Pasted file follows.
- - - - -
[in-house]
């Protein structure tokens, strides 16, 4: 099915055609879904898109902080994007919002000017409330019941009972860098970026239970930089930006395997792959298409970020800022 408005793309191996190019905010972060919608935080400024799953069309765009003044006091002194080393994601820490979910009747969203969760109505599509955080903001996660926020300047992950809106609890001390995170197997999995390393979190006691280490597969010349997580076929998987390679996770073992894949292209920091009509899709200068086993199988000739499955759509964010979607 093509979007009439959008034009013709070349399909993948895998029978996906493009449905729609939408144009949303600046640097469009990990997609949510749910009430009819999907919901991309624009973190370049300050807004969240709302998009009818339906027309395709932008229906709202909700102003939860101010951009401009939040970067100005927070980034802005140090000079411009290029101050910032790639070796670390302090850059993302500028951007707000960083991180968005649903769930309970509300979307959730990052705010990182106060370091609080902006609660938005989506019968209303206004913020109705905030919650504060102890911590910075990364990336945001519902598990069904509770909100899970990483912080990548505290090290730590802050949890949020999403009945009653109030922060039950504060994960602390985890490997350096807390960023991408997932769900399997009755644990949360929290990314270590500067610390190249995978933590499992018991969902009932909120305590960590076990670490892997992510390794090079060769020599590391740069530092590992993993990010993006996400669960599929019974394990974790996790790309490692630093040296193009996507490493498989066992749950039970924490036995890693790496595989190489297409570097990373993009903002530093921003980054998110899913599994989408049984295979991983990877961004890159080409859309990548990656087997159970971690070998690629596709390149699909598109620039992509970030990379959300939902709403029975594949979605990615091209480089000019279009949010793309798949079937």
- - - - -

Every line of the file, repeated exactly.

[in-house]
């Protein structure tokens, strides 16, 4: 099915055609879904898109902080994007919002000017409330019941009972860098970026239970930089930006395997792959298409970020800022 408005793309191996190019905010972060919608935080400024799953069309765009003044006091002194080393994601820490979910009747969203969760109505599509955080903001996660926020300047992950809106609890001390995170197997999995390393979190006691280490597969010349997580076929998987390679996770073992894949292209920091009509899709200068086993199988000739499955759509964010979607 093509979007009439959008034009013709070349399909993948895998029978996906493009449905729609939408144009949303600046640097469009990990997609949510749910009430009819999907919901991309624009973190370049300050807004969240709302998009009818339906027309395709932008229906709202909700102003939860101010951009401009939040970067100005927070980034802005140090000079411009290029101050910032790639070796670390302090850059993302500028951007707000960083991180968005649903769930309970509300979307959730990052705010990182106060370091609080902006609660938005989506019968209303206004913020109705905030919650504060102890911590910075990364990336945001519902598990069904509770909100899970990483912080990548505290090290730590802050949890949020999403009945009653109030922060039950504060994960602390985890490997350096807390960023991408997932769900399997009755644990949360929290990314270590500067610390190249995978933590499992018991969902009932909120305590960590076990670490892997992510390794090079060769020599590391740069530092590992993993990010993006996400669960599929019974394990974790996790790309490692630093040296193009996507490493498989066992749950039970924490036995890693790496595989190489297409570097990373993009903002530093921003980054998110899913599994989408049984295979991983990877961004890159080409859309990548990656087997159970971690070998690629596709390149699909598109620039992509970030990379959300939902709403029975594949979605990615091209480089000019279009949010793309798949079937």